Variations on a Theme by Spinoza. A free e-chapbook from Red Ceilings Press. MMXI. To access, click on the image.
"In Charles Freeland's Variations on a Theme by Spinoza, the poet makes flesh the 16th-century philosopher's mind/body/emotions-as-divine issues for an audience familiar with the significance of `unguarded messages on the phone.' Fascinating parts – the piety of lust, an impartial, broken-hearted God – strive to equal the sublime oneness that consumed one of our greatest minds. Badass, but also a little lonely, no?" [Chris Vola, Deadly Chaps Press].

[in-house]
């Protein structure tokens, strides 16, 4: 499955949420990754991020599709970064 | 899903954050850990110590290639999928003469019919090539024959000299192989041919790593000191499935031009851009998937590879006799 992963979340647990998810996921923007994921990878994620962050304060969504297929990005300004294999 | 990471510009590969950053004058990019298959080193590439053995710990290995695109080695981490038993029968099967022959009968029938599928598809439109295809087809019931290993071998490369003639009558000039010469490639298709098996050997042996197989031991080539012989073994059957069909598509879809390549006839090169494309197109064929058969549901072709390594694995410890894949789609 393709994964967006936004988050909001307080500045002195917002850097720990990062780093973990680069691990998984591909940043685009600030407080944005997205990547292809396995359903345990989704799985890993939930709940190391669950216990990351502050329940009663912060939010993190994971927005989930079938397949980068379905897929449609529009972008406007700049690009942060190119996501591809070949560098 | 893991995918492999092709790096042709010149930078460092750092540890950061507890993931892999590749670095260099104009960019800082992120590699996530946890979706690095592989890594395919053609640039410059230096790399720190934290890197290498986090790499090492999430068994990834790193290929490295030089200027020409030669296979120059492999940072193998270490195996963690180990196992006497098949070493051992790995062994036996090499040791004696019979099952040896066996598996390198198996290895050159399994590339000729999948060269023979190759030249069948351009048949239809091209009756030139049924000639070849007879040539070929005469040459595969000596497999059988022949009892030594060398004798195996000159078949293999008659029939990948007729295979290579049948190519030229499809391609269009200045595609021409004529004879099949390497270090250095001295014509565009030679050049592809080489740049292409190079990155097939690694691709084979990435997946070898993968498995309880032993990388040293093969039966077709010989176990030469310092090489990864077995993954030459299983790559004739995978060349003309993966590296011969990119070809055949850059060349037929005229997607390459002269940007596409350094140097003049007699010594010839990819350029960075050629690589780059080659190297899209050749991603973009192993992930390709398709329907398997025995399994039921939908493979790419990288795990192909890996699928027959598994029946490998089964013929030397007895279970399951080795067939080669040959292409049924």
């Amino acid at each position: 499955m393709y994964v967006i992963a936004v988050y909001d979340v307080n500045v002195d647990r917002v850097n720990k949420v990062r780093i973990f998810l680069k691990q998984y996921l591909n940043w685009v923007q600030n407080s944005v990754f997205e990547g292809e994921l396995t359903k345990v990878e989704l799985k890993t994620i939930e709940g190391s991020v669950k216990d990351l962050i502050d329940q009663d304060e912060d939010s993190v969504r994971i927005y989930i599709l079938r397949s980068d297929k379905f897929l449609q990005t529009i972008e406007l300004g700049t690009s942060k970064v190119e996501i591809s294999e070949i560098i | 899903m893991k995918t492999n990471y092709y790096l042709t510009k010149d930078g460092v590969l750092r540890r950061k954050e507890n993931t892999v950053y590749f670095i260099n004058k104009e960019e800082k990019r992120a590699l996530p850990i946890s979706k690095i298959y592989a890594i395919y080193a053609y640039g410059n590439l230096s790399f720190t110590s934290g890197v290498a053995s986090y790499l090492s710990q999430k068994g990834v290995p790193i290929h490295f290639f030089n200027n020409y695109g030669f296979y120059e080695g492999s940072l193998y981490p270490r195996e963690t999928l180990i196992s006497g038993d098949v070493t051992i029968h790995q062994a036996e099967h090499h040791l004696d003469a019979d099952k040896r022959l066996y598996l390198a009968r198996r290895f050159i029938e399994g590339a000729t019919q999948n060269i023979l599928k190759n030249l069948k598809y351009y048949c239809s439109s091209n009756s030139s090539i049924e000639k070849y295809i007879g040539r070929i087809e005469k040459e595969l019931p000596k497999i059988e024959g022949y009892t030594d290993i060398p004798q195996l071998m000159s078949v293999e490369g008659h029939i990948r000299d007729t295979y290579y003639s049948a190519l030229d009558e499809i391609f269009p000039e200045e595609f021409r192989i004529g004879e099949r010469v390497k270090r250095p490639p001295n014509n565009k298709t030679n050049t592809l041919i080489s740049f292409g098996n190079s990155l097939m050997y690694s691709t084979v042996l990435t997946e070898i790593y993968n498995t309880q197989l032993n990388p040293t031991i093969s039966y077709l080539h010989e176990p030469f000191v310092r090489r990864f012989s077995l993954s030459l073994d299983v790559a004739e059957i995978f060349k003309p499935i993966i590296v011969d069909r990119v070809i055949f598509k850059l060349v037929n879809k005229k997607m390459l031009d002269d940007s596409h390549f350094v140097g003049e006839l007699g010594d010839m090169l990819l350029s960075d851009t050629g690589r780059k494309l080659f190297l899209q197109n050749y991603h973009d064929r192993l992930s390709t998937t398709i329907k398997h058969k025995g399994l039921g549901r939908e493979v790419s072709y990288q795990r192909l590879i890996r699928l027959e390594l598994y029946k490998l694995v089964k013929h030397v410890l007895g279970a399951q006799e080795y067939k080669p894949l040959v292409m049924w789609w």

An emotion is a confused idea in that it arises from the mind but believes itself subject to the body. Any idea I have of a body arises not, per Spinoza, from the idea I have of my own body, but that I have of yours. The resulting emotion is no more idea than it is confused. If I remain passive before the emotion that is the memory of your body (and not the body itself) I do so only until such time as that memory is no longer just memory, but the fact of your body like the fact of my own.